Up to and including the Kawhi Leonard trade, Masai Ujiri built this Raptors team with the Golden State Warriors in mind. The Raptors being this versatile is no coincidence. Them having the luxury to choose between Ibaka, Gasol, and Siakam at the five — or playing any combination of them including all three together — is good roster construction. You need to be versatile in order to win an NBA championship. Just think about the route the Raptors took to be here, two wins away from a ring: After a fairly straightforward series against the Orlando Magic, they relied heavily on Ibaka in the Philadelphia 76ers series, playing Ibaka and Gasol together for long stretches in order to maximize size and rebounding, and Ibaka came up huge in game 7 with a 17 point, eight rebound performance. Against the Milwaukee Bucks, the Raptors relied on Gasol for his three-point shooting, but Ibaka and Gasol played together a lot once again to combat the Bucks’ reliance on bigs. Now, up against the Warriors, the Raptors are yet to play Ibaka and Gasol together despite being outrebounded for long stretches and playing only seven men (for the most part).

So, why have the Raptors kept their regular center rotation against the Warriors, playing one traditional center at any given time? And how big (or small) will the Raptors get this series? Well, the answer to the first question has a lot to do with Gasol, who has been brilliant defensively, navigating between defending the perimeter and clogging the paint. The answer to the second question, however, is much more complicated and depends on the health status of key Warriors and Nurse’s desire to innovate.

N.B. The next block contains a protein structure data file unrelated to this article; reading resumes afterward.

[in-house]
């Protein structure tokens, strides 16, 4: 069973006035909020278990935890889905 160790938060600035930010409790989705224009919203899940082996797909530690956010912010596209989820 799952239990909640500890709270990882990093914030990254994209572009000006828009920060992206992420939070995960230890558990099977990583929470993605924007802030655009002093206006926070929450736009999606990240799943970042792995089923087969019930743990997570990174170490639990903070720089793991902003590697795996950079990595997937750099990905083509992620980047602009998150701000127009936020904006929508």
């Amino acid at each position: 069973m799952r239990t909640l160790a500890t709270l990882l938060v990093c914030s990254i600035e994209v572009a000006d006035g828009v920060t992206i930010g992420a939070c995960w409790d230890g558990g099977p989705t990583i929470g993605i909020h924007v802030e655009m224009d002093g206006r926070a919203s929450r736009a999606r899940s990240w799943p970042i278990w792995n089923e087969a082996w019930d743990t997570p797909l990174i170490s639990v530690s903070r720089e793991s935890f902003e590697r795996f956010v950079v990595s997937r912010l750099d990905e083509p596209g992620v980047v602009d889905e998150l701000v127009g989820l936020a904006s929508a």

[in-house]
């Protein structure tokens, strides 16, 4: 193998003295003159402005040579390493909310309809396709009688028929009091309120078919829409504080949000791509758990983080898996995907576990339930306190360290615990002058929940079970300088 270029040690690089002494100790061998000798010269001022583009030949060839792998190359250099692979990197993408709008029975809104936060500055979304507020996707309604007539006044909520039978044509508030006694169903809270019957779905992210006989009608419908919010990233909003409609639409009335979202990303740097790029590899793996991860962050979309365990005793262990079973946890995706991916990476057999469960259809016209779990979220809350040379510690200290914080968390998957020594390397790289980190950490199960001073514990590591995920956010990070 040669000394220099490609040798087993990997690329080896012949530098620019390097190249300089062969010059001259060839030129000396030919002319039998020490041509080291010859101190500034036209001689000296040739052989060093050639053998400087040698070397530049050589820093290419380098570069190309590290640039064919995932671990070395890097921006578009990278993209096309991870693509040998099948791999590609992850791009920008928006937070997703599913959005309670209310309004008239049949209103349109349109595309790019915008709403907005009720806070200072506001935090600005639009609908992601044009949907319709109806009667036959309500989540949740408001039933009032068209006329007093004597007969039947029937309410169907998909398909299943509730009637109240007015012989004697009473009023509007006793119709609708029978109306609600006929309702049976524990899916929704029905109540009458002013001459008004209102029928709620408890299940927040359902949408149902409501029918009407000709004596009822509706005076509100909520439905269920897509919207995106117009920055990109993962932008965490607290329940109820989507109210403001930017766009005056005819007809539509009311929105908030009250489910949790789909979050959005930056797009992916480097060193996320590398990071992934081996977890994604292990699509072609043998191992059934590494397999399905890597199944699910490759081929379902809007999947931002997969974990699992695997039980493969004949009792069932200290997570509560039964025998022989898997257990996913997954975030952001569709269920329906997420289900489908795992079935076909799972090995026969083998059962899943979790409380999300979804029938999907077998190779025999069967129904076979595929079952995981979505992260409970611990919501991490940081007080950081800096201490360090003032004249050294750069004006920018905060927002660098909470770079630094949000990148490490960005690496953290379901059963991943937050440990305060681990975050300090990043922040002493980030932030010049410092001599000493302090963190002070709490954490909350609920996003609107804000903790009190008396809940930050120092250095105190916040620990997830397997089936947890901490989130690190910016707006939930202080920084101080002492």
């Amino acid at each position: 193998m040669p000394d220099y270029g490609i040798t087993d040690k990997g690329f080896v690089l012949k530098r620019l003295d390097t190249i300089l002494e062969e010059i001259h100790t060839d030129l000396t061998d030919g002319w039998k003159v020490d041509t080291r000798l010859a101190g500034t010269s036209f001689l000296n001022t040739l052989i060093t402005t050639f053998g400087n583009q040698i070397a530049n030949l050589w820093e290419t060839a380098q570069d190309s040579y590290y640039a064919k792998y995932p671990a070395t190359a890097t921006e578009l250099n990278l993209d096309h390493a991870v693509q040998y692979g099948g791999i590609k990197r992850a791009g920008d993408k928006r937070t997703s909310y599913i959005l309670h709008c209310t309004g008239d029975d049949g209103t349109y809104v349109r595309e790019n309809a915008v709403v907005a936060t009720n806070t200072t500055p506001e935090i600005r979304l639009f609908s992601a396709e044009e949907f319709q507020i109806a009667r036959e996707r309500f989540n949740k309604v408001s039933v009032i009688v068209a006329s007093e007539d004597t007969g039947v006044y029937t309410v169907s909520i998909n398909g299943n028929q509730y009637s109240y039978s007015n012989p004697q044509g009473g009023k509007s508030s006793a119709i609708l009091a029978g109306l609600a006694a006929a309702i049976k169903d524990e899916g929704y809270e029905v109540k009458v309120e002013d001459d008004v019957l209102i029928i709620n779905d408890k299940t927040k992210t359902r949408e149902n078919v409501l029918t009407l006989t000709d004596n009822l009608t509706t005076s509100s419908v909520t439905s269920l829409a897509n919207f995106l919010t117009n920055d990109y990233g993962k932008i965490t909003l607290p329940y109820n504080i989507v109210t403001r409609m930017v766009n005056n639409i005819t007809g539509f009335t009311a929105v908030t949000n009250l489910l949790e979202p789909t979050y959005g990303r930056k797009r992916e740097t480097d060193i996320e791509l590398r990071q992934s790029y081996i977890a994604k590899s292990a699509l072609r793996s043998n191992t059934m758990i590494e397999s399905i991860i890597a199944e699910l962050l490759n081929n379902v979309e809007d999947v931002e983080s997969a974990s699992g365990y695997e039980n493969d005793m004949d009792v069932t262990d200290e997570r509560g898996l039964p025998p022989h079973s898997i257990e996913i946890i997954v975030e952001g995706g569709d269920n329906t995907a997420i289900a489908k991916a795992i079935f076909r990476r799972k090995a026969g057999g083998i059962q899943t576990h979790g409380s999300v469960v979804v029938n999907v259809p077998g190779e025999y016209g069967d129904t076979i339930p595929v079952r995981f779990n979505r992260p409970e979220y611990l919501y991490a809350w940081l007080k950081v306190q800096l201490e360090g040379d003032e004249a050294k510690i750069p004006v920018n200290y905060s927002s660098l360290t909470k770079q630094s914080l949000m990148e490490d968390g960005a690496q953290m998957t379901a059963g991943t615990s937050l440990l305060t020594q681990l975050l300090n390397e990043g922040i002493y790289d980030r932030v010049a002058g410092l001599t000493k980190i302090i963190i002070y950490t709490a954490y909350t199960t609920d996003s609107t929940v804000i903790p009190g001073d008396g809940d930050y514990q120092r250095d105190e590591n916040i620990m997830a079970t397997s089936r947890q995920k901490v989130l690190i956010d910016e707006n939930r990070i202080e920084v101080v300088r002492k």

Playing one traditional center

The Raptors have gone with either Gasol or Ibaka at the center spot for every minute against the Warriors, without the two sharing the floor at all. As mentioned earlier, Gasol has gotten the majority of those minutes because, despite being slightly slower, his length and basketball IQ allow him to defend both the paint and perimeter on defense while he moves the ball well offensively. Gasol also dominated DeMarcus Cousins in their match-up in game 3, attacking Cousins whenever possible, taking four shots in the opening six minutes and eventually playing Cousins off the floor.

Ibaka, despite being quicker and a better rim-protector than Gasol, doesn’t have the decision making to play big minutes against the Warriors. In game 3 he committed two dumb fouls on Curry three-point looks, sending the point guard who doesn’t miss to the charity stripe. Ibaka is also often slow deciding whether he should clog the paint or close out on shooters, giving guys like Curry just enough room to get off a good shot.

Nurse can continue playing one traditional center, but it means Gasol, who is already averaging near 30 minutes, is going to have to play a lot of tough minutes defending the Warriors. That is no easy task for a 34-year-old 7-foot-1, 255-pound center in his first NBA finals. He already had a below-average game 2, and if Ibaka can’t provide better minutes and Gasol doesn’t provide enough consistency, Nurse will have to shake things up to get the most out of his players.